Course Content
Prepare to develop emotional intelligence
1.1 Develop evaluation criteria for assessing emotional strengths and weaknesses 1.2 Assess emotional strengths and weaknesses against evaluation criteria 1.3 Identify and analyse potential emotional stressors in the workplace 1.4 Identify methods for responding to emotional stressors 1.5 Seek feedback from others to identify and confirm methods for responding to emotional stressors in the workplace
Develop your emotional intelligence
2.1 Analyse and document emotional responses of co-workers 2.2 Develop a plan for identifying and responding to a range of emotional expressions 2.3 Apply techniques that indicate flexibility and adaptability in dealing with others in the workplace 2.4 Apply techniques that show consideration for the emotions of others when making decisions 2.5 Consult with relevant stakeholders and identify improvement areas for own emotional intelligence
Promote development of emotional intelligence in others
3.1 Identify workplace opportunities for others to express their thoughts and feelings 3.2 Develop tasks for assisting others to understand effect of personal behaviour and emotions on others in the workplace 3.3 Implement identified opportunities and tasks in the workplace according to organisational policy and procedures
BSBPEF502 Develop and use emotional intelligence
About Lesson

In this tutorial I’ll be running through some common strategies for improvement across the first three principles of EI outlined in the Mixed Model of emotional intelligence. These are self-awareness, self-regulation, and Motivation. The remainder will be covered in the next lesson.


  1. If we start with Self-Awareness: This is really the foundation of emotional intelligence. In the last video, I mentioned that being self-aware meant understanding your own emotions, strengths, weaknesses, values, and how they affect your thoughts and behaviours. But how might we get to this level of understanding exactly?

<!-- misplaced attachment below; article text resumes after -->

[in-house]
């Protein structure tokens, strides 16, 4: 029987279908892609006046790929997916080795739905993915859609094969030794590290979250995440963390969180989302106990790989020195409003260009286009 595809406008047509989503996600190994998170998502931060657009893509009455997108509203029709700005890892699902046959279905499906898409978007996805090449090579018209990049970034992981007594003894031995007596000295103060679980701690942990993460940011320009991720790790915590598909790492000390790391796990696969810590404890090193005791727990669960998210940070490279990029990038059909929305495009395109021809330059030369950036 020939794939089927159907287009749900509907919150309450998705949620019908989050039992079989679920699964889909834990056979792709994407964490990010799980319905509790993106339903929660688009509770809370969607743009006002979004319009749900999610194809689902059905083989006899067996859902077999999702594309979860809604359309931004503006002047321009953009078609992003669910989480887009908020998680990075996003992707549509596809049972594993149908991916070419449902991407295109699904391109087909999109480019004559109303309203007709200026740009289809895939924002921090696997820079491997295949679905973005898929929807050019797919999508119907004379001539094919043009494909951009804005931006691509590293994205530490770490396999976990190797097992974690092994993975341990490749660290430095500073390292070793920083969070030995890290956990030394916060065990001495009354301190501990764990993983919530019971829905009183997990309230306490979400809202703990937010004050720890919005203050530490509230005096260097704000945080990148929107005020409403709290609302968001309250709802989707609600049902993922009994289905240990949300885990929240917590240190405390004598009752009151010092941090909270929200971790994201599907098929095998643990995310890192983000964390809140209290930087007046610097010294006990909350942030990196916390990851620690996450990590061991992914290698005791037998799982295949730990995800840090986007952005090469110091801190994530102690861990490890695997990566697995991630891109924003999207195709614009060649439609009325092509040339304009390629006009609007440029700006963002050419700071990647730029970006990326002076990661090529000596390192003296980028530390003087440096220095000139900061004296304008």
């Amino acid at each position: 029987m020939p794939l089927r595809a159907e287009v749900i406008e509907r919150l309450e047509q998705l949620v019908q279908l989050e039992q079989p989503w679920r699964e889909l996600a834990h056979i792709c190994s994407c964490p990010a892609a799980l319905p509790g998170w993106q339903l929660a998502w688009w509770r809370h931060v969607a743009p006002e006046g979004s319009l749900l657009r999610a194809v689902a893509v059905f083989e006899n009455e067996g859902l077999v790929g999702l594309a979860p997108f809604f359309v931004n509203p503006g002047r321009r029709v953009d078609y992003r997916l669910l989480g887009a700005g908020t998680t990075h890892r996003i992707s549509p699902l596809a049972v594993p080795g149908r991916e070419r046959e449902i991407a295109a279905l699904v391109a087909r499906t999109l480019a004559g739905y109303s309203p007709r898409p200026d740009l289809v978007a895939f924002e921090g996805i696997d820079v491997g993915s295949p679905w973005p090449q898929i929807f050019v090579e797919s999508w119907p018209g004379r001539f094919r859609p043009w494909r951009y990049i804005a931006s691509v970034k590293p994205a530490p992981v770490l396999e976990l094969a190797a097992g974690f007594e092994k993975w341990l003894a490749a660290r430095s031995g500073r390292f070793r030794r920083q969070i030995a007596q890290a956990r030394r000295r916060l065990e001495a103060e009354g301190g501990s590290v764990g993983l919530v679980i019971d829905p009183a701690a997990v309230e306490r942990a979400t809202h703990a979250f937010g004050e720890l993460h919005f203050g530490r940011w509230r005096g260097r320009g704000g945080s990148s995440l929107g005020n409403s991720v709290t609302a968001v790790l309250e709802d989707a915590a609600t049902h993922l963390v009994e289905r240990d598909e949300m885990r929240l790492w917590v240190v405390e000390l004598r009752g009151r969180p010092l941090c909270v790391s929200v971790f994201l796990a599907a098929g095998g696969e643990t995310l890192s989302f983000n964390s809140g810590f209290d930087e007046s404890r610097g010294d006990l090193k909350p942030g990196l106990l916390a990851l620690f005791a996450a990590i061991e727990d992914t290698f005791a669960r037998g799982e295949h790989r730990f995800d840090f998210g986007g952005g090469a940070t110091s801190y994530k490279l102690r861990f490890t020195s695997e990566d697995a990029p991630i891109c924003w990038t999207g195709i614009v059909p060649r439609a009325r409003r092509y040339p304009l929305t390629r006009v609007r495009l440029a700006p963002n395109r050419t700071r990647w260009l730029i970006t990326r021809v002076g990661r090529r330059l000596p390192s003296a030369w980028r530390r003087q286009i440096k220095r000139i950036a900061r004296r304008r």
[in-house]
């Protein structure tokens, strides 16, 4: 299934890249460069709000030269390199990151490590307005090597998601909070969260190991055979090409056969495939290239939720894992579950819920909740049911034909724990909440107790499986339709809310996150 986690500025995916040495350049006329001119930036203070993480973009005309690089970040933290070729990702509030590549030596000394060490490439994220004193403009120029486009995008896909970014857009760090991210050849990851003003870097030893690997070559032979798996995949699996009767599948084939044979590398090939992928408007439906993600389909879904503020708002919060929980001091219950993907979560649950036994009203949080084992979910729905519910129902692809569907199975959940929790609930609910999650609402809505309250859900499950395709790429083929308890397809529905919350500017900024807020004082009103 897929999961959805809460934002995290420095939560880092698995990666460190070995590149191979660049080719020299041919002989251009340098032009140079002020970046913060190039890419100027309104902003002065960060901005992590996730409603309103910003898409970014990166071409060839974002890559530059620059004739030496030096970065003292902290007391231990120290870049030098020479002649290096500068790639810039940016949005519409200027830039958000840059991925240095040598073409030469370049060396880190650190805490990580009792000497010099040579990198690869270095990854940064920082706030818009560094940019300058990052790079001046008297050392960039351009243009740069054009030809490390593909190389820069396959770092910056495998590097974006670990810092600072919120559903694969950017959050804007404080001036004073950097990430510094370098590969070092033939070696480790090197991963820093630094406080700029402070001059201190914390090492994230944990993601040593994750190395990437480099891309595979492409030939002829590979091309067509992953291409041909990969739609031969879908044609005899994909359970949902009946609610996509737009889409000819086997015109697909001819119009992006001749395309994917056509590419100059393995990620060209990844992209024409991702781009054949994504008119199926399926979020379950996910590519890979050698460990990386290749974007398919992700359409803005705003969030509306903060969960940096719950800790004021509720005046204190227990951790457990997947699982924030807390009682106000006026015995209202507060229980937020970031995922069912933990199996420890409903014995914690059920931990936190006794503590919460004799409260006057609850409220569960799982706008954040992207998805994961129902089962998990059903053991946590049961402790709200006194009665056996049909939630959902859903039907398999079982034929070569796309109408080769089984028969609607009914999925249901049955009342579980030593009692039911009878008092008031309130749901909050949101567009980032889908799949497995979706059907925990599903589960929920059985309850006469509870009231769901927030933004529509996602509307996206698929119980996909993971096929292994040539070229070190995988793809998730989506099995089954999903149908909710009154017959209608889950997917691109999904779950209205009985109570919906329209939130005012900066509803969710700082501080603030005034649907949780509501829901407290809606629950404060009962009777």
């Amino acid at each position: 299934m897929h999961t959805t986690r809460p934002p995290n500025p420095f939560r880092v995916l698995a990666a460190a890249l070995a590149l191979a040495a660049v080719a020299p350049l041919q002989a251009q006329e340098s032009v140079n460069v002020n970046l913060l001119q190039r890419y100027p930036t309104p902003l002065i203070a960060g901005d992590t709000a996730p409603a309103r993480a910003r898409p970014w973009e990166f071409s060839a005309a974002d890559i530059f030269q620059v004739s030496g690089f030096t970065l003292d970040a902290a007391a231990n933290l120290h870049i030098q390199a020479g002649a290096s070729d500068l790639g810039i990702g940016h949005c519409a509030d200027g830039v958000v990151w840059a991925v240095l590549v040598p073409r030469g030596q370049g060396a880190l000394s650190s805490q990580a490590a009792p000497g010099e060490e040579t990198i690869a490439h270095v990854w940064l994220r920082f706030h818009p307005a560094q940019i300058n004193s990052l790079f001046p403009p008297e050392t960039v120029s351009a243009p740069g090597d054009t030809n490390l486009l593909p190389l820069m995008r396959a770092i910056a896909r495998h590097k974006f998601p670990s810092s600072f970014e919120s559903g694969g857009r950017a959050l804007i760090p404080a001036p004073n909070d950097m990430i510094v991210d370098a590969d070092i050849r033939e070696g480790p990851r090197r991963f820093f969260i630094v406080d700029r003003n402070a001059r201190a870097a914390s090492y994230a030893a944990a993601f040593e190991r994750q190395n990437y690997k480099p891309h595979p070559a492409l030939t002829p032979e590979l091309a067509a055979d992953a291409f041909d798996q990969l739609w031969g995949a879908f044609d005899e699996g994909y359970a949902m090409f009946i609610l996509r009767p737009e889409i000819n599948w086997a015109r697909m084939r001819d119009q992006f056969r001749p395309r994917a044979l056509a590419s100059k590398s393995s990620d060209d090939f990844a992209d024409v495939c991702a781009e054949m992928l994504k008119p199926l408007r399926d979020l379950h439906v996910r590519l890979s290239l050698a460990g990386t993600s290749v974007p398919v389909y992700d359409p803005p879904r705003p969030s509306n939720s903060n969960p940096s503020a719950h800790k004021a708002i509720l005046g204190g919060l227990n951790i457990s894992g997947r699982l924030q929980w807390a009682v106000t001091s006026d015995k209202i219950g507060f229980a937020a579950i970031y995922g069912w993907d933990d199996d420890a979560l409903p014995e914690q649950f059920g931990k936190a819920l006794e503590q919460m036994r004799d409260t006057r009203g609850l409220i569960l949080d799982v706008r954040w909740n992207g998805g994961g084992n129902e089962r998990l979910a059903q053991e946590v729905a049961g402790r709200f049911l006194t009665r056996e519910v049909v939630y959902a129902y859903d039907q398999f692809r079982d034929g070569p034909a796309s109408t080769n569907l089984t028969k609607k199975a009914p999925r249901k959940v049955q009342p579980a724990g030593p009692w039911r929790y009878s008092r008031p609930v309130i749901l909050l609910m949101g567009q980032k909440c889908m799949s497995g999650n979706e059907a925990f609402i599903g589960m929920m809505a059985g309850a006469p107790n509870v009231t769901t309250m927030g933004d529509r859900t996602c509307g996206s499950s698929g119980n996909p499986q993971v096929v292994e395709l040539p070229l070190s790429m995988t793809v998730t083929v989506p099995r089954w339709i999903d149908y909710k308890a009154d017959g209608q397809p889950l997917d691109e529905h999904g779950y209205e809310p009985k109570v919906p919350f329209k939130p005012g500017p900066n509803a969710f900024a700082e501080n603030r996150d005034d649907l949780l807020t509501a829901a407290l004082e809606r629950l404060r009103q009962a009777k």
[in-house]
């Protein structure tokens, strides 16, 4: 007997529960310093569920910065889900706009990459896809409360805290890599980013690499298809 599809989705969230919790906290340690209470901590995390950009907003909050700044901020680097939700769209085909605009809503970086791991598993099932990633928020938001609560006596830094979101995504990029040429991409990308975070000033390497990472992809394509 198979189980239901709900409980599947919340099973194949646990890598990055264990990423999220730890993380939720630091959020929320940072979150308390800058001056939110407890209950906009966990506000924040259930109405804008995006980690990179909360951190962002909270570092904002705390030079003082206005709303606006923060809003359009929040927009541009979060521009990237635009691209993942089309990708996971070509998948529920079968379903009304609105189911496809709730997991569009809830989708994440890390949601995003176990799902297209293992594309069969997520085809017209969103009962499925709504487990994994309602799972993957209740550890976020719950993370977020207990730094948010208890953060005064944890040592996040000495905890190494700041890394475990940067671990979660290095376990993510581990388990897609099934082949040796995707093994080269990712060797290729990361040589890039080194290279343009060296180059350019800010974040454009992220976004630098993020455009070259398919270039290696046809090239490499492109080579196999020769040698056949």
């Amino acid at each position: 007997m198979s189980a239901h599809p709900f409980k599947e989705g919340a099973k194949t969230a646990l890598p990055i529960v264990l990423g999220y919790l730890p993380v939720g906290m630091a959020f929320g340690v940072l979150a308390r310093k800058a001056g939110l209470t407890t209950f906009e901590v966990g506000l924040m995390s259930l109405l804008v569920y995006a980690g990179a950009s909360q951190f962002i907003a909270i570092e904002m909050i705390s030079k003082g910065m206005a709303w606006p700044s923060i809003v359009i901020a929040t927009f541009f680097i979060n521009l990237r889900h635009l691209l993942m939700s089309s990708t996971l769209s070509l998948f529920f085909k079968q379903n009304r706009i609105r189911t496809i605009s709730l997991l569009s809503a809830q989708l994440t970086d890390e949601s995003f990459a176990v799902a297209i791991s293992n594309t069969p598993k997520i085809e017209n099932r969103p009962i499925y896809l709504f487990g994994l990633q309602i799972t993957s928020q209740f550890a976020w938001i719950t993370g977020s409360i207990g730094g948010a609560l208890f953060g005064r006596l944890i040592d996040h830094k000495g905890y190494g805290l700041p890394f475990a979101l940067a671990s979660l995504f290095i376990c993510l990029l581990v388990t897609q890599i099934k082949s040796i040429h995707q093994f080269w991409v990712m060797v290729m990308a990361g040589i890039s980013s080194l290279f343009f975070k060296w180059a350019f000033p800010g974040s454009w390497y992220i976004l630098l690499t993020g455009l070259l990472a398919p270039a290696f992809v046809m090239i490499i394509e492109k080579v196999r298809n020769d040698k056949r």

• Luckily there are several well documented strategies. Firstly, keeping a journal, Writing in a journal encourages reflection on your daily experiences, thoughts, and feelings. This reflective practice can help you identify patterns in your behaviour and emotional responses throughout the day, leading to greater self-understanding. By regularly recording your thoughts, you can also track your personal growth over time, notice changes in your emotional responses, and better understand the triggers that might lead to certain emotions.


  • Mindfulness is the practice of paying attention to the present moment without judgment. When you practice mindfulness, you become more aware of your thoughts, feelings, and bodily sensations as they occur. This heightened awareness can help you recognise and accept your emotional states, providing a foundation for emotional regulation. Mindfulness can be practiced through meditation, focused breathing, or even mindful walking, all of which train the brain to focus on the present, increasing your capacity for emotional awareness and self-regulation. I’ve linked to several mindfulness practice apps and websites below.


  • Lastly, Feedback from peers, friends, and family can provide an outside perspective on your behaviour and emotional responses that you might not be aware of. This external insight can be invaluable in understanding how your actions and emotions are perceived by others, highlighting areas for personal growth. Constructive feedback can help you identify blind spots in your self-awareness, offering opportunities to improve your interpersonal skills and emotional intelligence.



  1. Self-Regulation is managing your emotions in a healthy way, adapting to changing circumstances, and following through on commitments.